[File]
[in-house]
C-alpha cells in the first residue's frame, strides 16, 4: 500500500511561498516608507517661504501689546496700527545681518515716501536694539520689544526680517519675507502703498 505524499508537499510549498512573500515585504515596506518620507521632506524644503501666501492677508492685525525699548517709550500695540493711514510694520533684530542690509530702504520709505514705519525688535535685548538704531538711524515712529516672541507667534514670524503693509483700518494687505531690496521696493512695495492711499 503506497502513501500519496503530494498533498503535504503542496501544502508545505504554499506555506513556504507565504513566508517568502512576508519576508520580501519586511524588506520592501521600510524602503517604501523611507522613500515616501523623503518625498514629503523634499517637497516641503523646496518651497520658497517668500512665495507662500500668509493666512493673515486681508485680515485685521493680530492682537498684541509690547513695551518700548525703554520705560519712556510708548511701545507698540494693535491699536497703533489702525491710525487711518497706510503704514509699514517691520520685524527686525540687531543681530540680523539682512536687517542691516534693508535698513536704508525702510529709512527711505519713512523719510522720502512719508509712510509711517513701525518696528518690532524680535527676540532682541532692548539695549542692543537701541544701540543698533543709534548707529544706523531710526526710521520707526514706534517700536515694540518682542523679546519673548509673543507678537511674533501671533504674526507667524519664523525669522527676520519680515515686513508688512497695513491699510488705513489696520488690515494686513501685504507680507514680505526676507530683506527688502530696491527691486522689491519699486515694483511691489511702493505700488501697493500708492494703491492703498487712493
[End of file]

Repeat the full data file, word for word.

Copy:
[in-house]
C-alpha cells in the first residue's frame, strides 16, 4: 500500500511561498516608507517661504501689546496700527545681518515716501536694539520689544526680517519675507502703498 505524499508537499510549498512573500515585504515596506518620507521632506524644503501666501492677508492685525525699548517709550500695540493711514510694520533684530542690509530702504520709505514705519525688535535685548538704531538711524515712529516672541507667534514670524503693509483700518494687505531690496521696493512695495492711499 503506497502513501500519496503530494498533498503535504503542496501544502508545505504554499506555506513556504507565504513566508517568502512576508519576508520580501519586511524588506520592501521600510524602503517604501523611507522613500515616501523623503518625498514629503523634499517637497516641503523646496518651497520658497517668500512665495507662500500668509493666512493673515486681508485680515485685521493680530492682537498684541509690547513695551518700548525703554520705560519712556510708548511701545507698540494693535491699536497703533489702525491710525487711518497706510503704514509699514517691520520685524527686525540687531543681530540680523539682512536687517542691516534693508535698513536704508525702510529709512527711505519713512523719510522720502512719508509712510509711517513701525518696528518690532524680535527676540532682541532692548539695549542692543537701541544701540543698533543709534548707529544706523531710526526710521520707526514706534517700536515694540518682542523679546519673548509673543507678537511674533501671533504674526507667524519664523525669522527676520519680515515686513508688512497695513491699510488705513489696520488690515494686513501685504507680507514680505526676507530683506527688502530696491527691486522689491519699486515694483511691489511702493505700488501697493500708492494703491492703498487712493